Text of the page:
Monsanto Settles PCB Case in Alabama

Reuters | August 20, 2003

Three companies led by Monsanto Co. MON.N agreed yesterday to a $700 million settlement of two Alabama court cases involving thousands of plaintiffs who charged that their homes and lives were damaged by PCB contamination, plaintiffs' attorneys said.

Under the settlement, which also includes Solutia Inc. SOI.N and Pfizer Inc. PFE.N unit Pharmacia, Monsanto and Solutia will pay the damages and fund community improvement programs to end the state and federal cases that involved more than 20,000 current and former residents of Anniston, Alabama, according to an announcement from law firm Shelby Roden and Cartee, which represented some plaintiffs.

The problems arose decades ago when the former Monsanto Co. conglomerate of pharmaceutical, chemical and agrochemical interests operated a chemical plant in Anniston that made polychlorinated biphenyls, or PCBs.

The plaintiffs' attorneys said they had uncovered internal company documents dating back to the 1930s that revealed Monsanto was aware of the health hazards of PCBs for decades and failed to warn of the hazards.

Plaintiffs' attorneys had estimated awards could total $3 billion.

The settlement comes just days after St. Louis, Missouri-based Solutia said it was close to having to file for bankruptcy protection because of the costs of the litigation.

Monsanto has been eager to settle the litigation as it is next in line after Solutia to take on the legal liabilities. In an agreement earlier this month with Solutia, Monsanto took over responsibility from Solutia for settling the cases.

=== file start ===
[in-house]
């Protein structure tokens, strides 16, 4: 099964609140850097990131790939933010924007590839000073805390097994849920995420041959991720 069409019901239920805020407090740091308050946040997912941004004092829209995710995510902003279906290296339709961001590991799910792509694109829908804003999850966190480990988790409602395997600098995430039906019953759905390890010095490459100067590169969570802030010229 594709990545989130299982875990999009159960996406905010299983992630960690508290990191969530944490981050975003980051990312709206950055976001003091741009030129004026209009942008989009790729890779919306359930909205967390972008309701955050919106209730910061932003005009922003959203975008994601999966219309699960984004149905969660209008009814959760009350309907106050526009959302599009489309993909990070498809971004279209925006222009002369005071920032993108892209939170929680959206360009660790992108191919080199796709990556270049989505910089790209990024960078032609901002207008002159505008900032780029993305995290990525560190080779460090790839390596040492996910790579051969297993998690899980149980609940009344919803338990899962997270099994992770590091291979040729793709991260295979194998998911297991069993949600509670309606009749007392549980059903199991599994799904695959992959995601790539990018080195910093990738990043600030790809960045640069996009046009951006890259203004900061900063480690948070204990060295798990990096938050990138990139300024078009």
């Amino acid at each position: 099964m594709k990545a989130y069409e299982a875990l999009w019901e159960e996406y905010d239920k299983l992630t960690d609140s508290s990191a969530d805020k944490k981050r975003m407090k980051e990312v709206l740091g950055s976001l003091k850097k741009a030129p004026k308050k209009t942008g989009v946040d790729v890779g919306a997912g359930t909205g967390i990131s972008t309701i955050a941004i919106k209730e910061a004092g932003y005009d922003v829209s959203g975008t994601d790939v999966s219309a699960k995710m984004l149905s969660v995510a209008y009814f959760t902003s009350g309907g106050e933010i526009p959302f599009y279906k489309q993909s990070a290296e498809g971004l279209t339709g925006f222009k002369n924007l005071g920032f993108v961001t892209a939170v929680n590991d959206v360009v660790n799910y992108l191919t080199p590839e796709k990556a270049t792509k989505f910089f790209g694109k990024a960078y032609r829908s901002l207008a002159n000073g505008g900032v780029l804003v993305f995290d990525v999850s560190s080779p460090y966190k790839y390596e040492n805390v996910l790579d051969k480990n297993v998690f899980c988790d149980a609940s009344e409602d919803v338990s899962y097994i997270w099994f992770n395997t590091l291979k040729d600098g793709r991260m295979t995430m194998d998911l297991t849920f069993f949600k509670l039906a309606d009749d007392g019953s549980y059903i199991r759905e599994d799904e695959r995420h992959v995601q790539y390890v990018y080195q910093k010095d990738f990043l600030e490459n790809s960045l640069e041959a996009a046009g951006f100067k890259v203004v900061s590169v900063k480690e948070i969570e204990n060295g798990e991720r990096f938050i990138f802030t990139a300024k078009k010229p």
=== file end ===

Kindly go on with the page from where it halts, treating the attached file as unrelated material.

Solutia was severed from the former Monsanto conglomerate in 1997, and assumed liability for PCB-related litigation, some retiree benefits and environmental cleanup costs. Monsanto merged with Pharmacia & Upjohn in 2000 to become Pharmacia Corp. The agricultural business of Monsanto was later spun off into a fully owned subsidiary, the "new" Monsanto Co., which Pharmacia divested last year.

In a statement, Monsanto said that under the settlement agreement it would pay about $390 million in cash, while Solutia would pay $50 million "over time" and commercial insurance would provide about $160 million. It said Solutia and Pharmacia would also participate in an array of community initiatives. 

"Including the effect of this settlement, Monsanto management now expects to generate free cash flow in the 2003 calendar year in the range of $50 million to $100 million, as compared with the original target of $350 million to $400 million," Monsanto said.

In the court cases, Anniston residents alleged that the former Monsanto company dumped millions of pounds of dangerous chemicals into creeks and rivers around the town, and into exposed landfill areas, while keeping the danger hidden from area residents.

The plaintiffs said thousands of children developed cancer, cerebral palsy and other problems because of exposure to the PCBs.

PCBS are man-made fire-resistant chemicals once used as electrical fluids. Monsanto stopped producing them in Anniston in 1971 amid mounting evidence of environmental problems. PCBs were banned by the federal government in 1979. 

In their defense of the lawsuits, Monsanto and Solutia argued there was no evidence that the PCBs caused the health problems of people in the area, and they have said they spent about $54 million to clean up the area.

Solutia officials said they and Monsanto are continuing to pursue litigation seeking reimbursement for some of the cleanup work from foundries that operated in the region and contributed to the contamination.

In the state-level case, the companies had already been found liable for about $100 million in property damage. Personal injury claims on top of the property damage were still being determined.

The settlement calls for funding of an environmental-medical clinic and research facility in Anniston as well as free prescription medicines and health screenings, as well as cash compensation for victims and various clean-up measures.